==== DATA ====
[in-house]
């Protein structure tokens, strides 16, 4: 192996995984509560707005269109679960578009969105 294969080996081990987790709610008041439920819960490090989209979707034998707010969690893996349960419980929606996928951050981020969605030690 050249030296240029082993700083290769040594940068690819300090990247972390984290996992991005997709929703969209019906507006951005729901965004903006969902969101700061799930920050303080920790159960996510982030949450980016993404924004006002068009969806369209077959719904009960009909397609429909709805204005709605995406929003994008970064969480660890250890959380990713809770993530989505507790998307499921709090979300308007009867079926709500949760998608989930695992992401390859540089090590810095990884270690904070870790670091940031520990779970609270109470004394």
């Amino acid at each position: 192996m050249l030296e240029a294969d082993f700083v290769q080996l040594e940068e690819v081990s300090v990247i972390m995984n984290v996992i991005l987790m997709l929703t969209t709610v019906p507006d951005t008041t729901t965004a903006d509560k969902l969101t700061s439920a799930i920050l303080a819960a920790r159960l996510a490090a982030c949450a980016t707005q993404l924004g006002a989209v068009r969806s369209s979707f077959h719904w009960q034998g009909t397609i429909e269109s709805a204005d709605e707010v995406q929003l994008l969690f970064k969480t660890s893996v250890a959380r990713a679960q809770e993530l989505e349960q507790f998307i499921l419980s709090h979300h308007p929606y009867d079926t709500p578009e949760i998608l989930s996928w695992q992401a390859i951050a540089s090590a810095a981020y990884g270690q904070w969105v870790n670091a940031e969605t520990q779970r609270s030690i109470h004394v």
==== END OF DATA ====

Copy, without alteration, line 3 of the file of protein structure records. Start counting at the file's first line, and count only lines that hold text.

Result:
């Amino acid at each position: 192996m050249l030296e240029a294969d082993f700083v290769q080996l040594e940068e690819v081990s300090v990247i972390m995984n984290v996992i991005l987790m997709l929703t969209t709610v019906p507006d951005t008041t729901t965004a903006d509560k969902l969101t700061s439920a799930i920050l303080a819960a920790r159960l996510a490090a982030c949450a980016t707005q993404l924004g006002a989209v068009r969806s369209s979707f077959h719904w009960q034998g009909t397609i429909e269109s709805a204005d709605e707010v995406q929003l994008l969690f970064k969480t660890s893996v250890a959380r990713a679960q809770e993530l989505e349960q507790f998307i499921l419980s709090h979300h308007p929606y009867d079926t709500p578009e949760i998608l989930s996928w695992q992401a390859i951050a540089s090590a810095a981020y990884g270690q904070w969105v870790n670091a940031e969605t520990q779970r609270s030690i109470h004394v």